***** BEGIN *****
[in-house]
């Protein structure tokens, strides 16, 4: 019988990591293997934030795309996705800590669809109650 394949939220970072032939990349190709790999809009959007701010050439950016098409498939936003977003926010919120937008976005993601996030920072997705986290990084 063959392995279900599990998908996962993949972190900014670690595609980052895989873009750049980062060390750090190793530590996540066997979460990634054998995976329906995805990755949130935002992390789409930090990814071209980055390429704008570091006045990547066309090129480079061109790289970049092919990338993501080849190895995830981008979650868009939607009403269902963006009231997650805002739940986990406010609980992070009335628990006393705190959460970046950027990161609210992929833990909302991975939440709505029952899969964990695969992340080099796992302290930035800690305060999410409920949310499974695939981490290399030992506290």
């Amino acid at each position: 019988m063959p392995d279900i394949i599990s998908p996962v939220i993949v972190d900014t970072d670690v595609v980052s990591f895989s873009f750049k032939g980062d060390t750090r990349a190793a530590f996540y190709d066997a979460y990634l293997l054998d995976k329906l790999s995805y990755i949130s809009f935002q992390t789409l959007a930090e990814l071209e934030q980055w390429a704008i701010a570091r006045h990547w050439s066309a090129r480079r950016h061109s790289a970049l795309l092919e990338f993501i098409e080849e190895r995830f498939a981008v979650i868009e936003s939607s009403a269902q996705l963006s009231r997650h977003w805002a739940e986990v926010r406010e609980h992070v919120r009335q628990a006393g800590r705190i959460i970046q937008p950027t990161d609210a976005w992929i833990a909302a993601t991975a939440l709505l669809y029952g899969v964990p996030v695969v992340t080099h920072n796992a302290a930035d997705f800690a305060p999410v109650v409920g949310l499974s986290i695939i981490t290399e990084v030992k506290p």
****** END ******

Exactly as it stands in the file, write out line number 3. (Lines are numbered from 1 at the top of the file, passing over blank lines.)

């Amino acid at each position: 019988m063959p392995d279900i394949i599990s998908p996962v939220i993949v972190d900014t970072d670690v595609v980052s990591f895989s873009f750049k032939g980062d060390t750090r990349a190793a530590f996540y190709d066997a979460y990634l293997l054998d995976k329906l790999s995805y990755i949130s809009f935002q992390t789409l959007a930090e990814l071209e934030q980055w390429a704008i701010a570091r006045h990547w050439s066309a090129r480079r950016h061109s790289a970049l795309l092919e990338f993501i098409e080849e190895r995830f498939a981008v979650i868009e936003s939607s009403a269902q996705l963006s009231r997650h977003w805002a739940e986990v926010r406010e609980h992070v919120r009335q628990a006393g800590r705190i959460i970046q937008p950027t990161d609210a976005w992929i833990a909302a993601t991975a939440l709505l669809y029952g899969v964990p996030v695969v992340t080099h920072n796992a302290a930035d997705f800690a305060p999410v109650v409920g949310l499974s986290i695939i981490t290399e990084v030992k506290p």